On Wednesday, our ship sailed to St. Kitts. We enjoyed a day there not long ago, touring beautiful Brimstone Hill and other points of interest. So again, we chose to visit a neighboring island for something new. This time the ferry crew was local, which is always more interesting. The ferry took about an hour to get from St Kitts (L) to Nevis (R).
Again, we broke into smaller groups for guided tours This time, we were loaded into the ubiquitous Caribbean taxi: mini-minivan. This van is no bigger than a granny van in the US but equipped to hold driver and co-pilot, followed closely by a bench for three, then two sets of three that are split with two seats on one side with a narrow isle and jump seat on the other, and finally, a bench for two in far back. Hard to imagine, but yes, you can cram 13 adults into this one smallish vehicle.
Our guide was a fairly young man and chock full of island history, facts, and figures. He took his job very seriously. I do appreciate the effort but found the details in the details just a bit wearying. No doubt that had something to do with the up close and personal mini-minivan dynamics. (That guy from Queens was quite something.)
We visited a hot stream that continually fills a public wading area and public bath. Fueled by dormant volcanic activity the water is mineral rich and believed to cure all kinds of aches and pains. Some locals soak daily and religiously. I hate to but have to admit I did not go in. I just couldn’t do it; the sun alone is easily too much for me. We also visited the Hermitage plantation turned hotel, a lovely hillside property.
We didn’t see wild donkeys, unfortunately, although they are considered nuisances. Left over from cart-labor days, they have free range but are apparently inclined to raid trash cans and make a mess. We didn’t see wild monkeys, either. They are even more problematic. Early French settlers imported Vervet monkeys as pets. Their descendants now run amok on orchards and gardens. The locals, according to our guide, hate the monkeys, who destroy an entire mango crop with one bite out of each fruit. They will eat just about any fresh produce. Guns are illegal on Nevis so locals contact the police for assistance in shooting them. And then, sometimes they eat them. Our guide suggested that was only fair!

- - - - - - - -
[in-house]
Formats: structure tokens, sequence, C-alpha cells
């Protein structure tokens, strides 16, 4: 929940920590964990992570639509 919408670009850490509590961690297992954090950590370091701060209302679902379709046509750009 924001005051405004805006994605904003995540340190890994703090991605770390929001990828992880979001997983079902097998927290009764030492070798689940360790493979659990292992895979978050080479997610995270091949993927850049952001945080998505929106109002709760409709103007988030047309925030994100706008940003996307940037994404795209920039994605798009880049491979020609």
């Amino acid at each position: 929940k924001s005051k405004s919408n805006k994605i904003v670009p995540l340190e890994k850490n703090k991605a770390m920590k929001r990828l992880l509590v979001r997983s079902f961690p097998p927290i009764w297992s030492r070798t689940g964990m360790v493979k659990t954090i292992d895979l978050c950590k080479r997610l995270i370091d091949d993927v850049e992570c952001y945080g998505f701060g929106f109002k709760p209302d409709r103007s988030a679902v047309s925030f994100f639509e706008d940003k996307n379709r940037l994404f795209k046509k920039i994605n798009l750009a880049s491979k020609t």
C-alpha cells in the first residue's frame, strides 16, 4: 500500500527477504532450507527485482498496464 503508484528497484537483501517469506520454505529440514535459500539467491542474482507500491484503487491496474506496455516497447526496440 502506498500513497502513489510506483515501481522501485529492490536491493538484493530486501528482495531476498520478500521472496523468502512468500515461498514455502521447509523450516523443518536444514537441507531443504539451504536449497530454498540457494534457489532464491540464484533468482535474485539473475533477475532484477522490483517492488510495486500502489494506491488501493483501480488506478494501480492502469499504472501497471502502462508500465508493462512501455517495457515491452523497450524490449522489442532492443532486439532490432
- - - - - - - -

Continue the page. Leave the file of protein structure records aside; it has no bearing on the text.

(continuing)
Along the way, we saw small herds of free-ranging goats and a few sheep. Every goat or sheep belongs to someone, although I couldn’t tell by looking at them. They are trained to return each afternoon to their owners’ whistle. We passed by Gallows Bay, where escaped slaves and convicted criminals were once hung. That was a sobering moment, thinking on the desperation which drove men and women to that horrible place. Fortunately, this particular site has since been claimed by Nevis fisherman, who haul in each morning with the day’s catch. Later, they work their way around inland communities, blowing a conch shell to call buyers.
“Lime” in Nevis (and other places, as I recall) means to “hang out.” All over Nevis we saw small signs on shopfronts announcing Lime and calling folks in to “top up.” But it is a rather quiet island. Charlestown is a sleepy little capital. There are 25 other small settlements on the island. Friday night is the one night of the week when folks do not cook dinner at home but go out to socialize over the local bar-b-que. Everything is closed on Sunday, when most everyone is in church. Sixty churches to choose from is an incredible church : resident ratio. It is like a Baskins-Robbins flavor selection for worship, eh?
We took in some lovely panoramic views of before settling at the Lime beach bar for a hot lunch of Grouper or chicken with lime-infused rice, fresh vegetables and then a delightful swim. Lime provided good food, friendly staff, clean facilities and beach umbrellas and chairs on the waterfront. Piney Beach was not silky-soft white sand but grainy grey, no doubt a result of the volcanic activity here, yet it was very nice. Another a good day; what could we possibly have to complain about?
~ René Morley